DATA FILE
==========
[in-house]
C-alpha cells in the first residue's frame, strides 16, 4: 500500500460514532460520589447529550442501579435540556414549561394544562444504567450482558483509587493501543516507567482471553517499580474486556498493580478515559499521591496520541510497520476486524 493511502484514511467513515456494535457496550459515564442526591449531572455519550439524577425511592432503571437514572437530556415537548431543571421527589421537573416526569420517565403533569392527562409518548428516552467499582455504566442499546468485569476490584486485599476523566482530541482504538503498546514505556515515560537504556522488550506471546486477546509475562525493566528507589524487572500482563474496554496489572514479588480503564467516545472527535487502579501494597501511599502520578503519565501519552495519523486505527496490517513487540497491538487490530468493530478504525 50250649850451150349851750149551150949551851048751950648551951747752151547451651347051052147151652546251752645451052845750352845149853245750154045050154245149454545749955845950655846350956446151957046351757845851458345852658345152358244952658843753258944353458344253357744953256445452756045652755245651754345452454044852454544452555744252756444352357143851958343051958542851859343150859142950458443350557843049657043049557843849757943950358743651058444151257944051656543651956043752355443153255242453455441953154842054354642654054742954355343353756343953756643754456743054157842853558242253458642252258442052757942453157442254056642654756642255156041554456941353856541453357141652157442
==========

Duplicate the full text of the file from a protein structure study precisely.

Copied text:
[in-house]
C-alpha cells in the first residue's frame, strides 16, 4: 500500500460514532460520589447529550442501579435540556414549561394544562444504567450482558483509587493501543516507567482471553517499580474486556498493580478515559499521591496520541510497520476486524 493511502484514511467513515456494535457496550459515564442526591449531572455519550439524577425511592432503571437514572437530556415537548431543571421527589421537573416526569420517565403533569392527562409518548428516552467499582455504566442499546468485569476490584486485599476523566482530541482504538503498546514505556515515560537504556522488550506471546486477546509475562525493566528507589524487572500482563474496554496489572514479588480503564467516545472527535487502579501494597501511599502520578503519565501519552495519523486505527496490517513487540497491538487490530468493530478504525 50250649850451150349851750149551150949551851048751950648551951747752151547451651347051052147151652546251752645451052845750352845149853245750154045050154245149454545749955845950655846350956446151957046351757845851458345852658345152358244952658843753258944353458344253357744953256445452756045652755245651754345452454044852454544452555744252756444352357143851958343051958542851859343150859142950458443350557843049657043049557843849757943950358743651058444151257944051656543651956043752355443153255242453455441953154842054354642654054742954355343353756343953756643754456743054157842853558242253458642252258442052757942453157442254056642654756642255156041554456941353856541453357141652157442